10. Defense Enough
The last words spoken by my beloved prince echo in my mind, adding fuel to the debate. Elfhelm would have us abandon the Fords to set an ambush on the eastern shore, convinced as he is that this is the route the forces of Isengard will take.
There is merit to his plan, yet I am loath to give way. I would Erkenbrand was here, for he is a man of the Westfold, as am I. Well he understands the reasons I seek to hold the Fords, and his powers of persuasion are greater than mine - and he carries the weight of command. Yet he has assumed no authority over the Marshal of Edoras.
'You must stand together.' So his message to me had proclaimed, for he would not leave the Deep unprepared, knowing the Dwimmer of Isengard will not allow the stronghold of Helm's Deep to stand unassailed.
'Tis known that Elfhelm is my friend, and I respect his judgement, as I know he does mine. Therein lies the problem, for neither of us wishes to gainsay the other's opinion. In the end it may all be for naught, for we know not how great is the strength gathered against us. Yet as we end our debate each of us knows what must be done.
My friend goes to position his foot-soldiers some few miles north of the Fords, for any approaching army must be slowed by the rough terrain, giving Elfhelm's forces the opportunity to engage the enemy before they reach the Fords. His calvary will stand ready to flank Saruman's forces and drive them into the icy waters of the Isen. I must admit it is a good plan, one which should succeed if no enemy attacks from the western approach. This is my great fear: Saruman will guess how we have set our defense and will send a great force down the road from Isengard to cross the Fords unhindered, and so come between us and those we would defend at Helm's Deep.
And so it is that the greater number of my foot-soldiers man the earth-forts guarding the western approach to the Fords. I will remain with the rest of my men on the east bank; with me will stand those of my Lord Théodred's cavalry who survived the first battle. There is fire in their eyes, unquenched by the tears they have wept for their lord. The enemy will pay dearly; this they have vowed, even as they render him one last service.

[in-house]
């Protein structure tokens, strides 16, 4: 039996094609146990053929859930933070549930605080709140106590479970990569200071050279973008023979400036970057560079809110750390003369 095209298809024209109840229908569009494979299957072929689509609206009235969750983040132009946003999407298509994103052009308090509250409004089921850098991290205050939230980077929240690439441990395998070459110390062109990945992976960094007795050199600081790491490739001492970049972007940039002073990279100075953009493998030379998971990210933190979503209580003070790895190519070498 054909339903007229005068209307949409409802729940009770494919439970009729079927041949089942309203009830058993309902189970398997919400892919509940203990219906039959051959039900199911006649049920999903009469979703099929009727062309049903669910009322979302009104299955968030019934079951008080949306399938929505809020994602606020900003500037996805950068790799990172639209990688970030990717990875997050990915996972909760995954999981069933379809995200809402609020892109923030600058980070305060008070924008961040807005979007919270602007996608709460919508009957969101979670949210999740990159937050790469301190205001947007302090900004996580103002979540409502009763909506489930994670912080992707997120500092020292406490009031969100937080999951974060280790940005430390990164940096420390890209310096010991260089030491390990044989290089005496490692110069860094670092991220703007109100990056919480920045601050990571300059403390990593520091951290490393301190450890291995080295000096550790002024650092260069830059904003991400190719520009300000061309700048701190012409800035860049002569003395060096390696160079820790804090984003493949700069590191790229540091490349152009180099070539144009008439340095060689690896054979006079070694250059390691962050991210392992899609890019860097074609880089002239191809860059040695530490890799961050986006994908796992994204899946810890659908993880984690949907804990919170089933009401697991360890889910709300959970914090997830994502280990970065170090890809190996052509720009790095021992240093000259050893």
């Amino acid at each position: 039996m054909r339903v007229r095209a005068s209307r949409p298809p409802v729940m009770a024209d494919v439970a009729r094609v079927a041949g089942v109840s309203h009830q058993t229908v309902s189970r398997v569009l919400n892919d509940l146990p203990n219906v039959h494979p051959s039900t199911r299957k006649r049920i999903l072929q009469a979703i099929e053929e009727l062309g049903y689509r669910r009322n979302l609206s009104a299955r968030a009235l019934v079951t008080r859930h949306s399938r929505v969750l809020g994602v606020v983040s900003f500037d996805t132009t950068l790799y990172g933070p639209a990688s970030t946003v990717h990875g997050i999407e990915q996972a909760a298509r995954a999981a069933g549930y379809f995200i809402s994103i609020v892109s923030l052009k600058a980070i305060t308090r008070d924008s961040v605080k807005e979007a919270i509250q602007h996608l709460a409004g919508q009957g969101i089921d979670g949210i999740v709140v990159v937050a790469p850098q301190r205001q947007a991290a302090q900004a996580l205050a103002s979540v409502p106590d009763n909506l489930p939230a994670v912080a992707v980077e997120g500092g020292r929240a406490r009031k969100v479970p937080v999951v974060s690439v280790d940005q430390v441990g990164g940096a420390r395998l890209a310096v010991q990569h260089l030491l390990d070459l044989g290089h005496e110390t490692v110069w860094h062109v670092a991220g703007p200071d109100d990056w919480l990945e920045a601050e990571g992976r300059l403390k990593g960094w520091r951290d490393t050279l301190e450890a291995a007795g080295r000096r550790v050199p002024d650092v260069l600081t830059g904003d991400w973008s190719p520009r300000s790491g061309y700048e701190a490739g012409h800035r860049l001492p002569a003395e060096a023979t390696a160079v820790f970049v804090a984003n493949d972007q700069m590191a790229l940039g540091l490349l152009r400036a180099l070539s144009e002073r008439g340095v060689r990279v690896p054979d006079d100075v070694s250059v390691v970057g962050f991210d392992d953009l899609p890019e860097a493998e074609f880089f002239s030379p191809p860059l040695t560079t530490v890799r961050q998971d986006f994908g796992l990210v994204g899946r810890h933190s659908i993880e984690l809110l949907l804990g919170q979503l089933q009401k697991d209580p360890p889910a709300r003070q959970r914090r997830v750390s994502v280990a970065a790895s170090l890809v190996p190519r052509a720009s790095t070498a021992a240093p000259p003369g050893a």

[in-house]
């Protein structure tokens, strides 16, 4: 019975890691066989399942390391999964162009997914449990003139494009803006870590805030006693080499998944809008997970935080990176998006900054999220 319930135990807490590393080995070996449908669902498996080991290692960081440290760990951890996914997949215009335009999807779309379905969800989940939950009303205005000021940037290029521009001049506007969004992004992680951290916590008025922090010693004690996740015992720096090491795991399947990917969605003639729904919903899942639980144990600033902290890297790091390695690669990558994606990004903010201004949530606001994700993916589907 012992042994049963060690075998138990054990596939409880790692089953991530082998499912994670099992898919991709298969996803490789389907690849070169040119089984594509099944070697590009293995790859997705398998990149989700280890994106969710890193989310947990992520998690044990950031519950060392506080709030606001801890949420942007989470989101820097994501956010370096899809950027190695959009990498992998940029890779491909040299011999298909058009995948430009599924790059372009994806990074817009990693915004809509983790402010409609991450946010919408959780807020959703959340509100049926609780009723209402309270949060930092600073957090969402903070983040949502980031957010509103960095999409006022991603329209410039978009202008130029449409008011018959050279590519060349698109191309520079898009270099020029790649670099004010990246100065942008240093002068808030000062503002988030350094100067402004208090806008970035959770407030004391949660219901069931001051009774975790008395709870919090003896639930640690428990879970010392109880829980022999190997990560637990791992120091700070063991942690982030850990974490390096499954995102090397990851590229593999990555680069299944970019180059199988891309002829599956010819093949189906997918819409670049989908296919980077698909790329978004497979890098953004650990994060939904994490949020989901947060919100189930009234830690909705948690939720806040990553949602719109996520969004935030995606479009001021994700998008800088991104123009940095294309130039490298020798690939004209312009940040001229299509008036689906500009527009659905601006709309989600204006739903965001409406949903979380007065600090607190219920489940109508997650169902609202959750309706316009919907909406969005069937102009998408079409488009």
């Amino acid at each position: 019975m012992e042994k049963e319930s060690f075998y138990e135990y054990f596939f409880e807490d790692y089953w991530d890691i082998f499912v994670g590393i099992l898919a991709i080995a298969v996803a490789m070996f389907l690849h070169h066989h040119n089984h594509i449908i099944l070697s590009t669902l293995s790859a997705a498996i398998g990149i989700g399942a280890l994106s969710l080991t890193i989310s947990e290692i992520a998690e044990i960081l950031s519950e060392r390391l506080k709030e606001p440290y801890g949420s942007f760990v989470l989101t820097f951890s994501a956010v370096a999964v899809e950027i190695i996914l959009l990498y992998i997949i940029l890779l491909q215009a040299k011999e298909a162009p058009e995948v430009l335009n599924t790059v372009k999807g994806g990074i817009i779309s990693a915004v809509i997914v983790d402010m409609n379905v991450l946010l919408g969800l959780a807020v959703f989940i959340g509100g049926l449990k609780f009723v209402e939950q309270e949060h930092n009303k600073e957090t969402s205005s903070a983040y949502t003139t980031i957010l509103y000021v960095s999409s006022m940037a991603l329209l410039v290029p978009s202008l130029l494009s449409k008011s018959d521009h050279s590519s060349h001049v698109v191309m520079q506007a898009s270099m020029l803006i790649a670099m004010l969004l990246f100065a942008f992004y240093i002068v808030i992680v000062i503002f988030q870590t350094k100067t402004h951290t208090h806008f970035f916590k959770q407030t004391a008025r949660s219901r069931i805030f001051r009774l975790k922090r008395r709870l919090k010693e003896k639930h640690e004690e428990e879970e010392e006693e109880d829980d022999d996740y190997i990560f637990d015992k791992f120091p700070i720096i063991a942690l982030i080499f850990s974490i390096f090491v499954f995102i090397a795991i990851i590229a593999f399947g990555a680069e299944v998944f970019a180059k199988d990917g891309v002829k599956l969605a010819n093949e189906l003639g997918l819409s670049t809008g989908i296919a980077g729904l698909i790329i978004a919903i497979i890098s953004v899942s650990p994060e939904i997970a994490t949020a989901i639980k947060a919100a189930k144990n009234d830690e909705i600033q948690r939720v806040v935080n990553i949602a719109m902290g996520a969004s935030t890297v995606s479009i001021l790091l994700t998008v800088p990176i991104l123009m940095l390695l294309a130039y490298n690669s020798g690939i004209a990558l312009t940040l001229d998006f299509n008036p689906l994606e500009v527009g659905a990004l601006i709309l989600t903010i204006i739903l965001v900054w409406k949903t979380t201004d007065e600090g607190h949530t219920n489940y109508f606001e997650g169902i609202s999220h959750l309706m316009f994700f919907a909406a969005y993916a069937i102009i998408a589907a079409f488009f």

The waters of the Isen are chillingly cold as I cleanse my hands. Grim satisfaction I find as I survey the results of our labours; sightless eyes stare into the gathering darkness, mute testimony to the fate of those whose murderous intent had stolen our prince's life. Now in death they will guard the ground he refused to yield. There is but one thing which remains for me to do...
From the eastern shore I look back across the waters which for now run red with naught but the light of the setting sun. Silhouetted by its bright rays, a standard floats on the evening breeze; the white horse, nostrils flared with the scent of battle, charges across the field of green, heralding the scion of the House of Eorl.
"That will be defense enough."
Note: Both Théodred's and Grimbold's quotes are taken directly from The Battles Of The Fords Of Isen - Unfinished Tales. Hence the British variant of the word defense is used in Grimbold's statement: 'It is told that he set up on stakes all about the eyot the heads of the axemen that had been slain there, but above the hasty mound of Théodred in the middle was set his banner. "That will be defence enough," he said.'
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